The elderly in Uganda have no social protection. They wholly depend on the extended family system, which, as Schwarz (2003) observes, “is not a perfect safety net, especially when the children are also poor.” In addition, the elderly are increasingly burdened because they are becoming caregivers to orphans who have lost their parents to HIV/AIDS and other diseases.

Gender equity in terms of economic activity and earned income appears promising, as the earned income ratio (women/men) is at 0.67 (1991-2003). In the political sphere, women’s empowerment is taking shape, now that women are challenging men in direct elections to parliament and currently hold seats in both sides of the house.

Uganda has also made some progress in education. There are plans to implement a Universal Secondary Education programme, to follow up the successful Universal Primary Education initiative. Primary school enrolment was 98.4% in 2004 (UNESCO, 2006). Advances have also been made in closing the literacy gender gap: the gender ratio (women/men) was 0.76 in 1990 and 0.86 in 2004. However, gender equity in the school system is still an unmet goal, particularly at the higher educational levels. In 2004, the net enrolment gender ratio gap was 1.02 at the primary level, but 0.87 at the secondary level. Gender disparity was even more marked at the tertiary level, with a gross enrolment ratio gap of 0.62, although this reflected significant improvement over 1991, when it was 0.38. Rural schools still offer poor quality education, which entrenches the widening of the social, economic and political gaps.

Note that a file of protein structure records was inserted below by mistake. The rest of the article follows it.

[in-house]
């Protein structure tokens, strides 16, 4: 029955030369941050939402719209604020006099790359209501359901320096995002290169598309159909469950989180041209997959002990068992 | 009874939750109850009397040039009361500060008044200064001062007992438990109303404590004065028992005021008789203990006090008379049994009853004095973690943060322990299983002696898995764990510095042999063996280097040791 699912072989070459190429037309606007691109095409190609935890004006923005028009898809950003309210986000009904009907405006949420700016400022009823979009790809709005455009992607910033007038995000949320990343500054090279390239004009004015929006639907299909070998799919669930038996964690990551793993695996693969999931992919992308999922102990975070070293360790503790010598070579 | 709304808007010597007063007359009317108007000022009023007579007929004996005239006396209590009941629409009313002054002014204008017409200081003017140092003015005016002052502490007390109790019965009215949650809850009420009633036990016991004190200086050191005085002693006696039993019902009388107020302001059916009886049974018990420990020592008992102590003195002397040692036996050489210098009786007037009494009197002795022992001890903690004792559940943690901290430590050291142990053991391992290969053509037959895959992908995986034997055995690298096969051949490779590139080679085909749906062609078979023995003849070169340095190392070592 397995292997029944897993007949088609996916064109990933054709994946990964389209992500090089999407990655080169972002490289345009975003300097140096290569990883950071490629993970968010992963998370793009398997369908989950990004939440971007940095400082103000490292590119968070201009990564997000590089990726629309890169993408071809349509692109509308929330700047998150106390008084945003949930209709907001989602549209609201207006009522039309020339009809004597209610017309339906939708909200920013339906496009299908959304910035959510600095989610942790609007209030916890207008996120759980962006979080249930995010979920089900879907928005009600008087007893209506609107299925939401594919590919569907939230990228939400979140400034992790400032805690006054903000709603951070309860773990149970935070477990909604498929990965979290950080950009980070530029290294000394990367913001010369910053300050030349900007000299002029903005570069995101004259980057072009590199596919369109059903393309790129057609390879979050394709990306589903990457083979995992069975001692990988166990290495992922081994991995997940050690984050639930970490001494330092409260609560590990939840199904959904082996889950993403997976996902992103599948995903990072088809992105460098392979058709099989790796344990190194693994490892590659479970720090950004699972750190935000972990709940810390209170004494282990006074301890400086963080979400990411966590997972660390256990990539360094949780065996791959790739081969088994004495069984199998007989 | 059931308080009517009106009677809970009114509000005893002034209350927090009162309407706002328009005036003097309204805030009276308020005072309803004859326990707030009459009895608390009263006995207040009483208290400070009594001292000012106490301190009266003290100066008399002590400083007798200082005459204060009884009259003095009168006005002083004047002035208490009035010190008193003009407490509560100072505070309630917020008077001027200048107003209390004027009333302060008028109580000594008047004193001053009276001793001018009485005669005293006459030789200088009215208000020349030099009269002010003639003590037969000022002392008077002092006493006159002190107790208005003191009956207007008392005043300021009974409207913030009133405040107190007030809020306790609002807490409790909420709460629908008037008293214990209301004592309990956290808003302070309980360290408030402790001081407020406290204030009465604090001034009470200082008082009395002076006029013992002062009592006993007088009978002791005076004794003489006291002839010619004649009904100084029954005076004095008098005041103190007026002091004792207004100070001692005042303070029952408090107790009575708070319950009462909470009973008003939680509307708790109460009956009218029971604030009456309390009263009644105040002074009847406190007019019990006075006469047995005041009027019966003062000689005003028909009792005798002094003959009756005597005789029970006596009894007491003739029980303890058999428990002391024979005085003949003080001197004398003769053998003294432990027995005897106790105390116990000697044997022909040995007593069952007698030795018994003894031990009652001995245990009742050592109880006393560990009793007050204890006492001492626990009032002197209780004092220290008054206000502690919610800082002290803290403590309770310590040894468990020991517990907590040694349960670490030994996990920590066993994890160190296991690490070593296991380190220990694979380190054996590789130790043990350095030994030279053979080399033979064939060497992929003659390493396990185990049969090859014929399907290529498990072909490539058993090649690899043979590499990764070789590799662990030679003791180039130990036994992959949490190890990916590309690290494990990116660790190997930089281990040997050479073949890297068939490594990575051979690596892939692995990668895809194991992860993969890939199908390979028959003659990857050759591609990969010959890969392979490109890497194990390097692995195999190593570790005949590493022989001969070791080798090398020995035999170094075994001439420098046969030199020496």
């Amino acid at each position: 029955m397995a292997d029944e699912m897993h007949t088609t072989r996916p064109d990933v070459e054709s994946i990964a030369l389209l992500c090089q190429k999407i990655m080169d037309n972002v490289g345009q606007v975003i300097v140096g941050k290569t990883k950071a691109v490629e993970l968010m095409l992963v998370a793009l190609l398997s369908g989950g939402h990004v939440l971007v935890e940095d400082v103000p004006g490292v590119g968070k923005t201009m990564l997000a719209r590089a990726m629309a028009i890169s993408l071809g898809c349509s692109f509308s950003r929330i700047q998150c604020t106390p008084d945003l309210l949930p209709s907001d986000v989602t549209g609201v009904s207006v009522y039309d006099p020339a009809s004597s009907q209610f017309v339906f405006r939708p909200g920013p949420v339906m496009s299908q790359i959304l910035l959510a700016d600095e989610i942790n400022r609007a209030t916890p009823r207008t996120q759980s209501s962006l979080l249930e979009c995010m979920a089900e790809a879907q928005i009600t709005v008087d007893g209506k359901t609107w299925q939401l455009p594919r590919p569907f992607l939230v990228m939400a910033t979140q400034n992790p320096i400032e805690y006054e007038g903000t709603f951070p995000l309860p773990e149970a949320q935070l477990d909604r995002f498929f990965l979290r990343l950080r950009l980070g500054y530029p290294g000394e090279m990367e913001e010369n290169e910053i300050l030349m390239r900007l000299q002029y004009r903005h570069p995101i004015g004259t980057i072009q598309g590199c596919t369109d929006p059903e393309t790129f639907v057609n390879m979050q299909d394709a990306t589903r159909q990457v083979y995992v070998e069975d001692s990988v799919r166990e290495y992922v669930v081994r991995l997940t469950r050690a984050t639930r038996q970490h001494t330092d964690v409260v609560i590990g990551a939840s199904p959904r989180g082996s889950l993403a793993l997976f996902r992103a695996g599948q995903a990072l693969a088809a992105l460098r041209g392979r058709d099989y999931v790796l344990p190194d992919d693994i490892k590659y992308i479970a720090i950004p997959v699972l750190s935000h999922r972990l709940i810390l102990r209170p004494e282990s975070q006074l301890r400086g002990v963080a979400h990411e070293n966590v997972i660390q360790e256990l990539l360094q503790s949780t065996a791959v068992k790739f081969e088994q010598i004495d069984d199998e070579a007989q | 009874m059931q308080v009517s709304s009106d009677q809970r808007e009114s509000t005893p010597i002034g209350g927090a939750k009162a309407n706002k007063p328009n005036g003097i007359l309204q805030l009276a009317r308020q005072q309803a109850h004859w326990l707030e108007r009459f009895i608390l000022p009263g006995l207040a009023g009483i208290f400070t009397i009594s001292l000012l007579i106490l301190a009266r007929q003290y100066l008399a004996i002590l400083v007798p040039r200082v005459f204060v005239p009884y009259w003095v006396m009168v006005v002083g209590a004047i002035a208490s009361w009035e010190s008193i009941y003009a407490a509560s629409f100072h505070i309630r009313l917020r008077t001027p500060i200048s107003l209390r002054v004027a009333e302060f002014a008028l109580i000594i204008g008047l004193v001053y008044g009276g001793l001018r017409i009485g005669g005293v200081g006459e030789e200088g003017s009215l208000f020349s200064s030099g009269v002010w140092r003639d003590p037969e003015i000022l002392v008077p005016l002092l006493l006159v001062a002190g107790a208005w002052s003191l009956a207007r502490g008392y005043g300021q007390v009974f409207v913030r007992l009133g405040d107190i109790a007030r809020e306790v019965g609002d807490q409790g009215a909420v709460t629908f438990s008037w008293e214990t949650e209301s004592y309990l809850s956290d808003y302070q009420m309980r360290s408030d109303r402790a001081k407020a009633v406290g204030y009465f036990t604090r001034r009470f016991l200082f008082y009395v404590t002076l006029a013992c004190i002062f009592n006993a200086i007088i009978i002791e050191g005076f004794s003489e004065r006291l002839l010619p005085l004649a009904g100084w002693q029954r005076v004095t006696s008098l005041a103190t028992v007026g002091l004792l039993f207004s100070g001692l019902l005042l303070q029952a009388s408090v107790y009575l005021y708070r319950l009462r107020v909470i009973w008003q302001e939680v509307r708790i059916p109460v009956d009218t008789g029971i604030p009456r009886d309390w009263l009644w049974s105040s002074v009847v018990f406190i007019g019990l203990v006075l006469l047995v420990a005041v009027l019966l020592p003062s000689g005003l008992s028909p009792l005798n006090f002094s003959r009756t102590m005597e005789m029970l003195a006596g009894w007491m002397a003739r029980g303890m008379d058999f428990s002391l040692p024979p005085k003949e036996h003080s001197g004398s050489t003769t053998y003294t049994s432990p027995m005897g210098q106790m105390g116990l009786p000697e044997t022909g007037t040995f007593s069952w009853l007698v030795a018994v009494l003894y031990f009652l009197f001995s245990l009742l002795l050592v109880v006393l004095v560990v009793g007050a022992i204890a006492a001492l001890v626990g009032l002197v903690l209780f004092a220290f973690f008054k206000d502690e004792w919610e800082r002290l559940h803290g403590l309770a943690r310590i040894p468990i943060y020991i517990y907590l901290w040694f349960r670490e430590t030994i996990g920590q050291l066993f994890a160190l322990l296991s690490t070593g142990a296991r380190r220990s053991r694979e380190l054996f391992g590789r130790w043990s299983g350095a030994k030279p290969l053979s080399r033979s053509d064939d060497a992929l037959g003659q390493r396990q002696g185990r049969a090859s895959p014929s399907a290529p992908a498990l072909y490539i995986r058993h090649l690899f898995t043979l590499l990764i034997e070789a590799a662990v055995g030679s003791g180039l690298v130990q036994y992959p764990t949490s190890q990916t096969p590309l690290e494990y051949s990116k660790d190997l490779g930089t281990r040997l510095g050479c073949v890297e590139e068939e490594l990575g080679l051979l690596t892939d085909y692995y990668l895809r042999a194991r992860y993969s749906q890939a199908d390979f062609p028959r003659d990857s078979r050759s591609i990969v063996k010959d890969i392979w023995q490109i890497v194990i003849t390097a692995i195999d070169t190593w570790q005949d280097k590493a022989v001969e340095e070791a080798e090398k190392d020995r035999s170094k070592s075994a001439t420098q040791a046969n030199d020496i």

As regards to food security and nutrition, there has been slight improvement, save for the internally displaced population. The proportion of the population suffering from undernourishment fell from 24% in 1990-1992 to 19% in 2000-2002. Nevertheless, the prevalence of underweight children under five years of age remained constant at 23% between 1990 and 2004 (FAO, 2005).

Proposals for improvement of social protection